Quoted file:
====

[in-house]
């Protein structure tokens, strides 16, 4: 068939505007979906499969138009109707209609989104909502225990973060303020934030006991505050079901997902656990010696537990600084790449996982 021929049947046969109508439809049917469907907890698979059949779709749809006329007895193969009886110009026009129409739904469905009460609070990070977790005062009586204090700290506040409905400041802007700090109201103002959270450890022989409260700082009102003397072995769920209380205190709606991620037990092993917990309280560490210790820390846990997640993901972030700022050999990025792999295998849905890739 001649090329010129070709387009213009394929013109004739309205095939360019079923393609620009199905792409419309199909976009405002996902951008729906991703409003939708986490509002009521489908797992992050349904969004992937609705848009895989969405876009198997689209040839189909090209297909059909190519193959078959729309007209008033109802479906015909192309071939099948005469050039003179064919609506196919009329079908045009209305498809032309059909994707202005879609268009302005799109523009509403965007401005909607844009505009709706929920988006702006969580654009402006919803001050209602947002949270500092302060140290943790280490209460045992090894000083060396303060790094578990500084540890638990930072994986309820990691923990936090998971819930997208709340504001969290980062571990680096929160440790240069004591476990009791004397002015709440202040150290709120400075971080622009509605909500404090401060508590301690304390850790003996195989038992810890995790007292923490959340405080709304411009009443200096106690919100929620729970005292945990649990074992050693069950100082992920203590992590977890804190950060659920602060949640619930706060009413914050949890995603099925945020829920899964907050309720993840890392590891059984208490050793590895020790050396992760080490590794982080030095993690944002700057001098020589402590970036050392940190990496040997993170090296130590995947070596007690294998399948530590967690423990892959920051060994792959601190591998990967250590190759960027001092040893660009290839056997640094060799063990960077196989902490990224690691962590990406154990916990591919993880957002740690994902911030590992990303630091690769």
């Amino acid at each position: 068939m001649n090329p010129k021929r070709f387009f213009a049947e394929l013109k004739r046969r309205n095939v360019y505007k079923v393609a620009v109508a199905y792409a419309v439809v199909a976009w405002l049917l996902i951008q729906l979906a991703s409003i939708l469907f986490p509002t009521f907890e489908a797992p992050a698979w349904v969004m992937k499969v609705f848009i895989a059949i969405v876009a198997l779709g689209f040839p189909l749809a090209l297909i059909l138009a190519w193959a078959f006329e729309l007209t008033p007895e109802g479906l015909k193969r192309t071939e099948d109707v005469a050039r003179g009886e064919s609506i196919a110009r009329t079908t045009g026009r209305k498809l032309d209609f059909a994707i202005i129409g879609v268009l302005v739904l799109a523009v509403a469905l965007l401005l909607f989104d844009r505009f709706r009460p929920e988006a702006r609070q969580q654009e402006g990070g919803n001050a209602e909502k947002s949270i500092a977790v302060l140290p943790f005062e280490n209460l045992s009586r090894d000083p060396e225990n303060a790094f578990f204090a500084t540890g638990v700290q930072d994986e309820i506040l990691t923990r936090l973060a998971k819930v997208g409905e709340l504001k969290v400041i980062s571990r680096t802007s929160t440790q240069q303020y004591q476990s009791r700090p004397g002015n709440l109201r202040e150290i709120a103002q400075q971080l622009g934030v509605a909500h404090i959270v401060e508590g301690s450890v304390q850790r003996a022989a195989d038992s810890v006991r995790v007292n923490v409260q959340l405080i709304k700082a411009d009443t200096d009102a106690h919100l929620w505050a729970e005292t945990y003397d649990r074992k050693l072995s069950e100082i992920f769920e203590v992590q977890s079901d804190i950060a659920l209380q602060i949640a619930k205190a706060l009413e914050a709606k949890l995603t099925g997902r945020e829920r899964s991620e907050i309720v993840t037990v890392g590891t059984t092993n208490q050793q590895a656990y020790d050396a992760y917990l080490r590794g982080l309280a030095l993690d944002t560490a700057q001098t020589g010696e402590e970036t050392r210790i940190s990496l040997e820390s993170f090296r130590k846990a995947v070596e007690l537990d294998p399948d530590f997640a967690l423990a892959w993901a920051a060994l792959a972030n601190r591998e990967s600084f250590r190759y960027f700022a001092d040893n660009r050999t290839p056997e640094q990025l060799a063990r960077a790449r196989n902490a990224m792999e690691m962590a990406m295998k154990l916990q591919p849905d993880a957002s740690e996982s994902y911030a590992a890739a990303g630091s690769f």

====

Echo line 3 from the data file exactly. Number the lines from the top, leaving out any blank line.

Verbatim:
């Amino acid at each position: 068939m001649n090329p010129k021929r070709f387009f213009a049947e394929l013109k004739r046969r309205n095939v360019y505007k079923v393609a620009v109508a199905y792409a419309v439809v199909a976009w405002l049917l996902i951008q729906l979906a991703s409003i939708l469907f986490p509002t009521f907890e489908a797992p992050a698979w349904v969004m992937k499969v609705f848009i895989a059949i969405v876009a198997l779709g689209f040839p189909l749809a090209l297909i059909l138009a190519w193959a078959f006329e729309l007209t008033p007895e109802g479906l015909k193969r192309t071939e099948d109707v005469a050039r003179g009886e064919s609506i196919a110009r009329t079908t045009g026009r209305k498809l032309d209609f059909a994707i202005i129409g879609v268009l302005v739904l799109a523009v509403a469905l965007l401005l909607f989104d844009r505009f709706r009460p929920e988006a702006r609070q969580q654009e402006g990070g919803n001050a209602e909502k947002s949270i500092a977790v302060l140290p943790f005062e280490n209460l045992s009586r090894d000083p060396e225990n303060a790094f578990f204090a500084t540890g638990v700290q930072d994986e309820i506040l990691t923990r936090l973060a998971k819930v997208g409905e709340l504001k969290v400041i980062s571990r680096t802007s929160t440790q240069q303020y004591q476990s009791r700090p004397g002015n709440l109201r202040e150290i709120a103002q400075q971080l622009g934030v509605a909500h404090i959270v401060e508590g301690s450890v304390q850790r003996a022989a195989d038992s810890v006991r995790v007292n923490v409260q959340l405080i709304k700082a411009d009443t200096d009102a106690h919100l929620w505050a729970e005292t945990y003397d649990r074992k050693l072995s069950e100082i992920f769920e203590v992590q977890s079901d804190i950060a659920l209380q602060i949640a619930k205190a706060l009413e914050a709606k949890l995603t099925g997902r945020e829920r899964s991620e907050i309720v993840t037990v890392g590891t059984t092993n208490q050793q590895a656990y020790d050396a992760y917990l080490r590794g982080l309280a030095l993690d944002t560490a700057q001098t020589g010696e402590e970036t050392r210790i940190s990496l040997e820390s993170f090296r130590k846990a995947v070596e007690l537990d294998p399948d530590f997640a967690l423990a892959w993901a920051a060994l792959a972030n601190r591998e990967s600084f250590r190759y960027f700022a001092d040893n660009r050999t290839p056997e640094q990025l060799a063990r960077a790449r196989n902490a990224m792999e690691m962590a990406m295998k154990l916990q591919p849905d993880a957002s740690e996982s994902y911030a590992a890739a990303g630091s690769f």